The Two Tom Waitses
A lot of people don't realize that music legend Tom Waits was anything other than what he is today: the trippy, out-of-time king of the musical junkyard, where he unearths the discarded pieces of metal and wood that are his rhythm section and the obsolete, Frankensteined horns and stringed instruments that fill out his sound. I fell in love with his harmonic weirdness in the early 90s, as did a lot of other alt-rock-loving young people, but it took me a few years to discover that he had another side -- that really, he had had another musical career entirely -- and that to get to the strange place he is today, Waits underwent one of the most profound musical transitions ever.
The "first" Waits persona was that of a beatnik jazz musician and lovable drunk who, you got the impression, had just stumbled away from the counter of an all-night coffee shop somewhere in seediest Hollywood, where he had been sobering up after a long night of stumbling through alleys with a bottle in his hand. (Indeed, for years this was a pretty accurate description of his life: he lived at the now-defunct Tropicana motel on Santa Monica Blvd in LA, hung out in the coffee shop below, and they say he kept his piano in the kitchen.) Here's a clip of Waits in rare form on the 1970s parody talk show Fernwood Tonight! (co-hosted by Fred Willard), singing his classic boozy ballad, "The Piano Has Been Drinking (Not Me)."
Of course, it wasn't all jokes and cleverness for Waits in the 70s -- besides the nightclub boozer routine he was famous for (featured prominently in the clip above), he wrote some beautiful ballads (like this one) that stand the test of time. But he never really left his piano, and after a decade of success tilling more or less the same musical ground, he decided to change it up. He split with his long-time producer, Bones Howe, he married the woman he credits with helping change his musical direction, Kathleen Brennan, and he quit his label, moving from Asylum to Island.
He found new instruments to play, using the bagpipes, the marimba, and strange percussion devices, saying in an interview that "Your hands are like dogs, going to the same places they've been. You have to be careful when playing is no longer in the mind but in the fingers, going to happy places. You have to break them of their habits or you don't explore; you only play what is confident and pleasing. I'm learning to break those habits by playing instruments I know absolutely nothing about, like a bassoon or a waterphone." The result was 1983's Swordfishtrombones, an experimental album that sounded nothing like his previous work -- or really, like anything else out there -- and was universally hailed by critics, if regarded with some befuddlement by longtime Waits fans. Here's the opening track, as performed in Waits' 1988 concert film, Big Time.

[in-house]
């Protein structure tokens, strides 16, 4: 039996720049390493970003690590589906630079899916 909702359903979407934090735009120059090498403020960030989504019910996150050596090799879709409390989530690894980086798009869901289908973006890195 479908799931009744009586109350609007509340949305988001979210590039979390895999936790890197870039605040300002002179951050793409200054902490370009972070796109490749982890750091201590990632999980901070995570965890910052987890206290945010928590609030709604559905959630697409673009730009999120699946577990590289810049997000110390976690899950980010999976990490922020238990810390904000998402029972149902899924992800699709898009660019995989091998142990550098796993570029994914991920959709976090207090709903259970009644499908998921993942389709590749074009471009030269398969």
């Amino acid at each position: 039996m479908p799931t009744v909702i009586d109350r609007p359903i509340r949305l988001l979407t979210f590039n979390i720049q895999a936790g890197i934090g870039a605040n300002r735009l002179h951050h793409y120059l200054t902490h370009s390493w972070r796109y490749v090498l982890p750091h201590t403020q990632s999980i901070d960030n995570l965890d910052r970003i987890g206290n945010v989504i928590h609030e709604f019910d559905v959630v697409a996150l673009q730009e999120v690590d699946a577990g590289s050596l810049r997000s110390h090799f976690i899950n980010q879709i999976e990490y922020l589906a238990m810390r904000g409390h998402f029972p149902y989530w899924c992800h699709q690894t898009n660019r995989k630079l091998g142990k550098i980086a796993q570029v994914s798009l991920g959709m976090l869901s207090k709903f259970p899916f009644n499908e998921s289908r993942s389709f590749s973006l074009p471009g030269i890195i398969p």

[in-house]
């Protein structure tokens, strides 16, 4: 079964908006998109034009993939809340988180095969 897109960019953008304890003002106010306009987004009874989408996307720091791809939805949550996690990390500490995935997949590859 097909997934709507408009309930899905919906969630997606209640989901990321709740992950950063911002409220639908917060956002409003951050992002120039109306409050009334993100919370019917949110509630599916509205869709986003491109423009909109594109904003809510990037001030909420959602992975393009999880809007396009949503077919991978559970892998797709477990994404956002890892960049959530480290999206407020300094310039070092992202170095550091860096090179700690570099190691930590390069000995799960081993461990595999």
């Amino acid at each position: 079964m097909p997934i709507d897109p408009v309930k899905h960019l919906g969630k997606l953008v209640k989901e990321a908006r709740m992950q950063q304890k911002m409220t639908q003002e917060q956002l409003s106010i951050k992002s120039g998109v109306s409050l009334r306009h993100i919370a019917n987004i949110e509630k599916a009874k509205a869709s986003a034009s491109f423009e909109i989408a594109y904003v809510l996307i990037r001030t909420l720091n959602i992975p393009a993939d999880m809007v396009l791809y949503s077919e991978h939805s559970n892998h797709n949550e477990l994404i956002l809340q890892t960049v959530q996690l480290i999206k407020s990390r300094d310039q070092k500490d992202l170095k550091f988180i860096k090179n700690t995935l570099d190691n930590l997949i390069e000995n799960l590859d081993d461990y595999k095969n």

With this one album, Waits had completely reinvented himself, and found the musical path he would follow for the rest of his career (or up until now, at least; who knows, he could reinvent himself again next year). He continued to refine his "junkyard orchestra" sound, but would include at least one beautiful piano ballad on every album, perhaps just to remind us he could still do it, and do it better than anybody. (Check out "Johnsburg, Illinois," "Time," "Picture in a Frame," "Take It With Me.")
Rain Dogs followed Swordfishtrombones in 1986, and is still my favorite of his records. Here's the classic "Jockey Full of Bourbon," presented with clips from his film Down by Law, which he starred in for director Jim Jarmusch.
In the intervening years, some say Waits finally grew into the gravelly "old man" persona he invented with Swordfishtrombones, and he continues to grow and experiment within the nameless genre of music he more or less created, or cobbled together, himself. Lately his music has been sounding much more rural -- perhaps reflecting the fact that he's lived in middle-of-nowhere Northern California for a number of years now -- rather than songs by a guy who's been sobering up at a seedy coffee shop all night, these feel like songs by a guy who's been plowing a fallow field all day, or distilling some strange experimental brew in his barn. Mule Variations is probably his coming-of-(middle)-age album, and he sounds decidedly rural and comfortable in his niche here, and the songs are excellent. His junkyard sound has matured, perhaps mellowed a bit. Here's Tom performing "Chocolate Jesus" on Letterman a few years back:
But just when you think you've got Waits pinned down, he does something truly weird. He's experimented with spoken word here and there over the course of his career, but "What's He Building In There?" really takes the cake for creepiness ... check out the music video: